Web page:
What I love about living in a city like Weimar is the culturally rich secrets hidden away, tucked behind hills, around corners, behind the park or just across the street. Even after living here for 9 years I still find jewels that surprise me with their beauty and uniqueness. They are treasures that have transcended the limits of time and survived centuries of eras and seasons.
The 18th century manor house, situated to the south of Weimar, is hidden behind large walls and as one drives onto the grounds of this estate one is instantly taken back into time. One can picture carriages pulled by horses making their way up the cobbled path and the impeccably dressed aristocrats stepping out and making their way up the marble steps into one of the stunning rooms, where perhaps they were going to be entertained at a ball in the Gobelin room or a concert in the Music Room. I was humbled at the visions in my head as I looked out onto the the extensive park surrounding this incredible residence.
Standing in the Gobelin room surrounded by the famous tapestries, I smiled and thought “What a perfect place for a workshop!”
Sandy and I shared the same ideas and complemented each other perfectly allowing us to put together this Food Photography and Styling workshop in record time. The concept: to bring the aura and the artistry of the location we were in into the two days of this workshop. With a theme of South of France the two of us were excited to share all the highlights we had planned for our participants.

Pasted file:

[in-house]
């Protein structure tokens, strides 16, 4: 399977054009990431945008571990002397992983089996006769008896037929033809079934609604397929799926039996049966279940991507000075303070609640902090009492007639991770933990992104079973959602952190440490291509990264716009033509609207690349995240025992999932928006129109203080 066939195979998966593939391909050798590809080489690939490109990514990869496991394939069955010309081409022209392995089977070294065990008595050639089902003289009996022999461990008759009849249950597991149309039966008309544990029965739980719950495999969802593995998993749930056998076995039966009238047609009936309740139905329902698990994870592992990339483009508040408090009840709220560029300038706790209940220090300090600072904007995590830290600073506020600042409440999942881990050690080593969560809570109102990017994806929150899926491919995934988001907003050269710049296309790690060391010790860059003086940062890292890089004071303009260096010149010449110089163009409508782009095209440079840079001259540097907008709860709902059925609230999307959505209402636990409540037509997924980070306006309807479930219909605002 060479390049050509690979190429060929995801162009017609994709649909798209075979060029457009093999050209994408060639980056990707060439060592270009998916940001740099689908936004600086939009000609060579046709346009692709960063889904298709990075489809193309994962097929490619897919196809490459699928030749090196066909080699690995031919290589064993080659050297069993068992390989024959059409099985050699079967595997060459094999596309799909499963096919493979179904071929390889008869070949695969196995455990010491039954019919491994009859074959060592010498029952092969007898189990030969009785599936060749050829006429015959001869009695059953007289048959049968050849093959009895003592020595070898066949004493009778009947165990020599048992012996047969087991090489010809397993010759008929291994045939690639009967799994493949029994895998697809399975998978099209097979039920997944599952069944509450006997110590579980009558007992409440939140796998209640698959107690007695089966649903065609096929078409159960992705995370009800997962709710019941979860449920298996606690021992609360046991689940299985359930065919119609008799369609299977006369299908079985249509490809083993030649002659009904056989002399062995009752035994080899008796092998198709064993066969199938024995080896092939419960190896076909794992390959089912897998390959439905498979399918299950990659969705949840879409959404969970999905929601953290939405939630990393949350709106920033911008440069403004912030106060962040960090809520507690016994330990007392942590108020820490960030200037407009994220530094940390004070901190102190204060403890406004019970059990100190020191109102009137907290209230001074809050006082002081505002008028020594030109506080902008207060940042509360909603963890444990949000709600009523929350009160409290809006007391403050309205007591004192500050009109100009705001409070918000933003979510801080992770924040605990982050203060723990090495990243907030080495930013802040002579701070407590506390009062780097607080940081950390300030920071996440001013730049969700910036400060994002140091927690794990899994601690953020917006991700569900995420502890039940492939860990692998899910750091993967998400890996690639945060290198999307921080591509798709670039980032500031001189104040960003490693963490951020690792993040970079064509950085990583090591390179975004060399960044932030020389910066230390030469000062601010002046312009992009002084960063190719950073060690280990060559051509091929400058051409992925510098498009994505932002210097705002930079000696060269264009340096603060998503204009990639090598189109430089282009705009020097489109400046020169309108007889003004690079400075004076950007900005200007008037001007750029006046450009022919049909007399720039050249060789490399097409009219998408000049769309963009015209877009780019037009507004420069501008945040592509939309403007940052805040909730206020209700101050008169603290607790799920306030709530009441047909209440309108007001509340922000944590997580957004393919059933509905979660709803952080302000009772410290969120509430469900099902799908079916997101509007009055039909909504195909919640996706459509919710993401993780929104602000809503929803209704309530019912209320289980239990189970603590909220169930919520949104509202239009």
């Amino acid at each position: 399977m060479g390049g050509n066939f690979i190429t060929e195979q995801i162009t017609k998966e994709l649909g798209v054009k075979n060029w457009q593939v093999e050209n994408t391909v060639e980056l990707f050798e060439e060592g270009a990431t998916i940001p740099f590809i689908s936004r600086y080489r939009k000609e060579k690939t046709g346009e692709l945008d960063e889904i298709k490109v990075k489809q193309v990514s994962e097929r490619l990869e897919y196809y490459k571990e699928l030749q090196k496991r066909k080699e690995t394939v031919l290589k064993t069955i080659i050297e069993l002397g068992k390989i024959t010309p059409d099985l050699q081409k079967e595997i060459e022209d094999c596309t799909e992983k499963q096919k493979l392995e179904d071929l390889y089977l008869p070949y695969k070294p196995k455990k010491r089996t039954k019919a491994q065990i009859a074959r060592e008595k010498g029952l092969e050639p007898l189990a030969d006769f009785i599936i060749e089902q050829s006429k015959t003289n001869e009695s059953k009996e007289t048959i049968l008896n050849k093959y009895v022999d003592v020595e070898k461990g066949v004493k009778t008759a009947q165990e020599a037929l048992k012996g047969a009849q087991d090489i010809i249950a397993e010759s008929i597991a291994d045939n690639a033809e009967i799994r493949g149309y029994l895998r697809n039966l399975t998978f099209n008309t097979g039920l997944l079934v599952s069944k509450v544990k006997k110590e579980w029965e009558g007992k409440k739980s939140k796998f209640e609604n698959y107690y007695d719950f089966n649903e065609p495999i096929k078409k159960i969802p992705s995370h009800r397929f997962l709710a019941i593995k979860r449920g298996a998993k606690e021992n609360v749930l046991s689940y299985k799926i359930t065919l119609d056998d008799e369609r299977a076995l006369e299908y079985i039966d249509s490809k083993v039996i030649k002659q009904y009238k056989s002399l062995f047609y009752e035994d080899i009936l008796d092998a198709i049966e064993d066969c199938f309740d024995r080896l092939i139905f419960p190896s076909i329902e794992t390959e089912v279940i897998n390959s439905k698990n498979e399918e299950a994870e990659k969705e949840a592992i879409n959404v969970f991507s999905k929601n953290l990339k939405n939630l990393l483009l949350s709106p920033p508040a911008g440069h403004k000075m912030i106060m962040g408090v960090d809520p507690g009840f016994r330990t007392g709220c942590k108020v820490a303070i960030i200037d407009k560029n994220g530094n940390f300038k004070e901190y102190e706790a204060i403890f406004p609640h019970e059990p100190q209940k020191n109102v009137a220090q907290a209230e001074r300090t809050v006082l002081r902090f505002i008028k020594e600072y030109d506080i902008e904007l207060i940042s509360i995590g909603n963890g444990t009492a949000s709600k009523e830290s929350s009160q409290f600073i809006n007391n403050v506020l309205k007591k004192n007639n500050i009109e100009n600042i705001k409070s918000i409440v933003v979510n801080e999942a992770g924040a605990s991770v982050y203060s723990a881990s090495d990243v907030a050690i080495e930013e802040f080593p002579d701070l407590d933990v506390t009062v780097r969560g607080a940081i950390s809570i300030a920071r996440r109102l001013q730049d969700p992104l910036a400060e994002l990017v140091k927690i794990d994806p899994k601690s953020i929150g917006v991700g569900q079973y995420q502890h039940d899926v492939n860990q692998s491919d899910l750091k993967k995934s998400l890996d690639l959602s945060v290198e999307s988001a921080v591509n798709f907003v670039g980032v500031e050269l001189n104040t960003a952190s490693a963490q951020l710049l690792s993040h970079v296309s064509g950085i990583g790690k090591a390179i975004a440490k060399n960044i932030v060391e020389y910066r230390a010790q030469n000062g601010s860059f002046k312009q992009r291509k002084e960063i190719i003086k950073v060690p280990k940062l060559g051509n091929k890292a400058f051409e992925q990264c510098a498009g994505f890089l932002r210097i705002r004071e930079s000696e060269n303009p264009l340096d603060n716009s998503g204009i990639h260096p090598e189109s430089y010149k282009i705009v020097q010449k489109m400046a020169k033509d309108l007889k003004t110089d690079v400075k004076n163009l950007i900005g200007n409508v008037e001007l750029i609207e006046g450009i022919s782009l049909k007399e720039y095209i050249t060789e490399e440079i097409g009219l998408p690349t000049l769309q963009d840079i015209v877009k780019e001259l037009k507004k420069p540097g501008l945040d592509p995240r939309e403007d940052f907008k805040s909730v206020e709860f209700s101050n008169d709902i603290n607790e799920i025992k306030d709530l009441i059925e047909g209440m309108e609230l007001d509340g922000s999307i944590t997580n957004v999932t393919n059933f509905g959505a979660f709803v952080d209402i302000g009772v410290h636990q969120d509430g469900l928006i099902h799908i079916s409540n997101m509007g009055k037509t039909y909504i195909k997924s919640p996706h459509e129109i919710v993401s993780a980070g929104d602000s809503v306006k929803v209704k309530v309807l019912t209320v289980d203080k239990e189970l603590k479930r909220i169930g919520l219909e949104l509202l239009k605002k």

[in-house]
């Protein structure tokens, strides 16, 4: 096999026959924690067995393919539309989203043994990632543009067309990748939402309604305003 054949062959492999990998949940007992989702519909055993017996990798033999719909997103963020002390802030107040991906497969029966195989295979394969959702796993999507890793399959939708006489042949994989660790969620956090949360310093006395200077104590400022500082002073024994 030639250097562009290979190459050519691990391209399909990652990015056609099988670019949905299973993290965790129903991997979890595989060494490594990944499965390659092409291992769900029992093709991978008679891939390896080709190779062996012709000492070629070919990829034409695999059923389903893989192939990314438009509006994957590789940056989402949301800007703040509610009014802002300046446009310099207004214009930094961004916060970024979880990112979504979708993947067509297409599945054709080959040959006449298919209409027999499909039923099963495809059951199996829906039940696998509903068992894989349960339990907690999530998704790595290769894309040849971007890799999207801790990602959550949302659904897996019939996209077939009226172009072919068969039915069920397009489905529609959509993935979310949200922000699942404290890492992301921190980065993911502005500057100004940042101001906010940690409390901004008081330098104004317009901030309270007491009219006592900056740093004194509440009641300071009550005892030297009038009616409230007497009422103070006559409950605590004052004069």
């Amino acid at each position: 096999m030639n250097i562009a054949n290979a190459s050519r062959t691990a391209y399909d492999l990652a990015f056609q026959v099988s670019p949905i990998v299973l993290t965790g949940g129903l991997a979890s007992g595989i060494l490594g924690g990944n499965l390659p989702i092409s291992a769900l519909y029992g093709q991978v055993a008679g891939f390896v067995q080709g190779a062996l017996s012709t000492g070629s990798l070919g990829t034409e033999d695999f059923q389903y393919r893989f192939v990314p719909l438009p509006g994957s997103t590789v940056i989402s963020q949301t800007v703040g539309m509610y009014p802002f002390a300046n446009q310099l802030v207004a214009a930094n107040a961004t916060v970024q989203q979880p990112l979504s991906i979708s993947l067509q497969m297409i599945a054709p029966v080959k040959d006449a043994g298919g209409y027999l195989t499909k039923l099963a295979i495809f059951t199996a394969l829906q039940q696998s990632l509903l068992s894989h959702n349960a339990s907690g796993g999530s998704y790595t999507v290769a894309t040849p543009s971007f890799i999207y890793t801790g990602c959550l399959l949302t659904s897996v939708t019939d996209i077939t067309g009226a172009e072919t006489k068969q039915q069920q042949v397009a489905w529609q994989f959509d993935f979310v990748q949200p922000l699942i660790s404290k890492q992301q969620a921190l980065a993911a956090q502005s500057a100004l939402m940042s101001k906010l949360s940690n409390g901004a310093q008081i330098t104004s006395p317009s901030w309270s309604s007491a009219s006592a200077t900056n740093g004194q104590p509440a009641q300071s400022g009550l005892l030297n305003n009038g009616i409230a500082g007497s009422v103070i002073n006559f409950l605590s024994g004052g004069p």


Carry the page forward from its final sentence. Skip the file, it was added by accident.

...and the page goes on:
The 2 days were peppered with our South of France theme throughout the activities, the food, the wine tasting and the assignments. We welcomed our participants with a “Brunch in St. Tropez” with a divine Pissaladière quiche, a ratatouille phyllo tart with goat cheese, an assortment of breads and baguettes, sweet tarts, cheeses and fruit. One of the meals we had spent a large part of the week preparing and cooking. As we sat around the long table overlooking the snowy grounds of the Landgut each participant introduced themselves, telling us what challenges they were faced with in their photography and what they expected to achieve over the 2 days.
This is always one of my favorite parts. I enjoy hearing the stories and what makes each of of the participants tick. Although they always come from different walks of life they are bound together by a common hobby. It’s so much fun seeing how quickly they bond with each other as if they have known each other for years. Once the dynamics click into gear it becomes easy to create magic with the entire group.